What are you Reading Mr Harper? by Yann Martel. I posted about this book a couple of weeks ago. I planned the post after reading of the fall of Mr Harper and his Conservative government in the Canadian General Election. But the book was not available from my usual sources. In the end I went to the subsidiaries of a well-known on-line company that sell second hand books. My copy arrived from Switzerland. An international affair. And what has happened to all the books that Yann Martel sent Mr Harper, more than a hundred of them. Have they gone back to Calgary with Mr Harper? Or are they in cardboard boxes in the cellars of 24 Sussex Drive, Ottawa?

Lent but not returned.

And then there is the category of books that go missing because they were lent to a person posing as a friend who never returned them. Is that what happened to The Well of Loneliness? Annecdotalist mused on this topic on her blog in November in a post called Never let me go: the dilemma of lending books. She lent Never Let Me Go and, yes, it has not returned. She writes movingly about the betrayal of trust, the damage to a relationship if the book is not returned. And has a word or two for those people who don’t ever buy books.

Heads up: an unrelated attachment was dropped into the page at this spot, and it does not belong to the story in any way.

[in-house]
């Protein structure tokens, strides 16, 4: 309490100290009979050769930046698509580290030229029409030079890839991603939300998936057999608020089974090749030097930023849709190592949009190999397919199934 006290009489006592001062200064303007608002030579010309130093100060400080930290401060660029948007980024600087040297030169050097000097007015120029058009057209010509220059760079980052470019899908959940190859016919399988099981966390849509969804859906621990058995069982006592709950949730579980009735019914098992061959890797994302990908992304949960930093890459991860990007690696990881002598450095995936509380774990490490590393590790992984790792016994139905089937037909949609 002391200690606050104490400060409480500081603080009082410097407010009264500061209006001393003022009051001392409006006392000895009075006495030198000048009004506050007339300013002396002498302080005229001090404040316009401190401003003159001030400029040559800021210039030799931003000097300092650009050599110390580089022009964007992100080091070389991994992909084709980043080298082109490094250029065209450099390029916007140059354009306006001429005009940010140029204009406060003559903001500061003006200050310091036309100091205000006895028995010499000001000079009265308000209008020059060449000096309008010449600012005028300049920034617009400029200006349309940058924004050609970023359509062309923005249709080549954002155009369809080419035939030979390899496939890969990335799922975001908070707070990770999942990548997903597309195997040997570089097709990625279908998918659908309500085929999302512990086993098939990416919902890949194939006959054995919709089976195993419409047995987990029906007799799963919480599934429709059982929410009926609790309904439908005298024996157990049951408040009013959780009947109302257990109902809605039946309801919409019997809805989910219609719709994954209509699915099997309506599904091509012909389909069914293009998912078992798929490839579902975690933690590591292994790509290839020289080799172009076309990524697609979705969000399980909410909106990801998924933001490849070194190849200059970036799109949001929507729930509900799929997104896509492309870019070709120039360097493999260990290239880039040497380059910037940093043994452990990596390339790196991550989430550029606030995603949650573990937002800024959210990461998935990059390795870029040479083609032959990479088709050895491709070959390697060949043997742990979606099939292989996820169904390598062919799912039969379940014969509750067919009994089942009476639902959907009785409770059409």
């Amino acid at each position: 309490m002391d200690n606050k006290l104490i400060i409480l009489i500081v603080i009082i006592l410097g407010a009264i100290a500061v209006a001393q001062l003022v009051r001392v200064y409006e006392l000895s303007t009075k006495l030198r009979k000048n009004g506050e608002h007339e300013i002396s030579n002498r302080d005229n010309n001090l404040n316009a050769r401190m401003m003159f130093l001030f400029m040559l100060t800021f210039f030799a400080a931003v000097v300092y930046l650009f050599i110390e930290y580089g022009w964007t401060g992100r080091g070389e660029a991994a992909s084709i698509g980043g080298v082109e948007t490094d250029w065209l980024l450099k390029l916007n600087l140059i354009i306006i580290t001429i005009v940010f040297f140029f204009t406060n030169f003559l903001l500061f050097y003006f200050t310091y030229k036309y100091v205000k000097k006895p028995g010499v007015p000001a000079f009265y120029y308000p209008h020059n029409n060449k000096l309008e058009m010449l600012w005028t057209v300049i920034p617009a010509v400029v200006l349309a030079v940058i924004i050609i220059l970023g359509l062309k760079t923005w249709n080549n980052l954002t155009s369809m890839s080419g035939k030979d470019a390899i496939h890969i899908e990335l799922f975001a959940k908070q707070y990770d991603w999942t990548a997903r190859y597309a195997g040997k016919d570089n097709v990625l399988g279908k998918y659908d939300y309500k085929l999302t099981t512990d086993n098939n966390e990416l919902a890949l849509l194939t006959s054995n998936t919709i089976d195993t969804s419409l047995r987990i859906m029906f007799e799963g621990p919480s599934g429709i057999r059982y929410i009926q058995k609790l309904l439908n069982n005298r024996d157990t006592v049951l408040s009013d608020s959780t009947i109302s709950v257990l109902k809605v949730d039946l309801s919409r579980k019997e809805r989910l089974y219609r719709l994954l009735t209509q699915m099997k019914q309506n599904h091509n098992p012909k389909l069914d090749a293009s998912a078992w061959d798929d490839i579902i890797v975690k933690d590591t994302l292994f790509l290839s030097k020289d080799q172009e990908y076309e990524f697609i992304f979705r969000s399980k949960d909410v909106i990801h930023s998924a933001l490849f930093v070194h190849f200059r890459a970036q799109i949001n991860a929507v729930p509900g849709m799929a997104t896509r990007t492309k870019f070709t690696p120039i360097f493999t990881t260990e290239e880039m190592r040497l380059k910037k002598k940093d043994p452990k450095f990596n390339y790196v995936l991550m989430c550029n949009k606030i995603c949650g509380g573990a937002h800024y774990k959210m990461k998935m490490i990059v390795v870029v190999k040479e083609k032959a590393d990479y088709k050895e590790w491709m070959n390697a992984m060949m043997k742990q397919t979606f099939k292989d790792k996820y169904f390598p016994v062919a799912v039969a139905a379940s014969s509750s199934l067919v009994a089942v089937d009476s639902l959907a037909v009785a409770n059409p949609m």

Not exactly given away

193 Bees coverThe Bees by Laline Paull. This is a new category, discovered when my book group was deciding what to read in 2016. My daughter revealed that she had my copy and overheard to say ‘it’s mine now.’ Not so much given away or lent as adopted, taken over. I need to check her shelves of course.

 

 

About missing

Elizabeth is Missing by Emma Healey. In this book it is people that are missing, a sister and a friend. And Maud is losing some of her marbles as dementia progresses. It’s a very successful debut novel, that treats an older woman with great respect. I reviewed it in the series on older women in fiction on this blog.